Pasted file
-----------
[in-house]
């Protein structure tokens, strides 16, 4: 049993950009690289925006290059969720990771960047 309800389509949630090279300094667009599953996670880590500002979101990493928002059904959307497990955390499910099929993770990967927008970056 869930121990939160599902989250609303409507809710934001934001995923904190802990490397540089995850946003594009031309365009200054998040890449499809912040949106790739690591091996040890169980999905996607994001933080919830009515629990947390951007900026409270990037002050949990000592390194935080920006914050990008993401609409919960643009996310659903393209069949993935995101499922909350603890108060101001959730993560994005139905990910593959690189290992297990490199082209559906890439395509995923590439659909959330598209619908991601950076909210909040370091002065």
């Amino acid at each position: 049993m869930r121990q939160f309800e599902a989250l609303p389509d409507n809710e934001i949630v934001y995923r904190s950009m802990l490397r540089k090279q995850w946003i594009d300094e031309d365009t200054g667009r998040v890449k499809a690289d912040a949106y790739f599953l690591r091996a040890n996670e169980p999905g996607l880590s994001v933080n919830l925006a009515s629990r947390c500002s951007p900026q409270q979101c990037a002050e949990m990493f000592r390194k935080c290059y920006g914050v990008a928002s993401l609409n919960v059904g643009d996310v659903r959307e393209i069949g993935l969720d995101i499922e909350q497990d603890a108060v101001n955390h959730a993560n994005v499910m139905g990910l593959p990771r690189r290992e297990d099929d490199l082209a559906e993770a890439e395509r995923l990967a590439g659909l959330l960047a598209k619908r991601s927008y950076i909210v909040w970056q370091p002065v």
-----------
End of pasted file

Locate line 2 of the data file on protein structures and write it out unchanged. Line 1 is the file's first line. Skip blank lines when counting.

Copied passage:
């Protein structure tokens, strides 16, 4: 049993950009690289925006290059969720990771960047 309800389509949630090279300094667009599953996670880590500002979101990493928002059904959307497990955390499910099929993770990967927008970056 869930121990939160599902989250609303409507809710934001934001995923904190802990490397540089995850946003594009031309365009200054998040890449499809912040949106790739690591091996040890169980999905996607994001933080919830009515629990947390951007900026409270990037002050949990000592390194935080920006914050990008993401609409919960643009996310659903393209069949993935995101499922909350603890108060101001959730993560994005139905990910593959690189290992297990490199082209559906890439395509995923590439659909959330598209619908991601950076909210909040370091002065």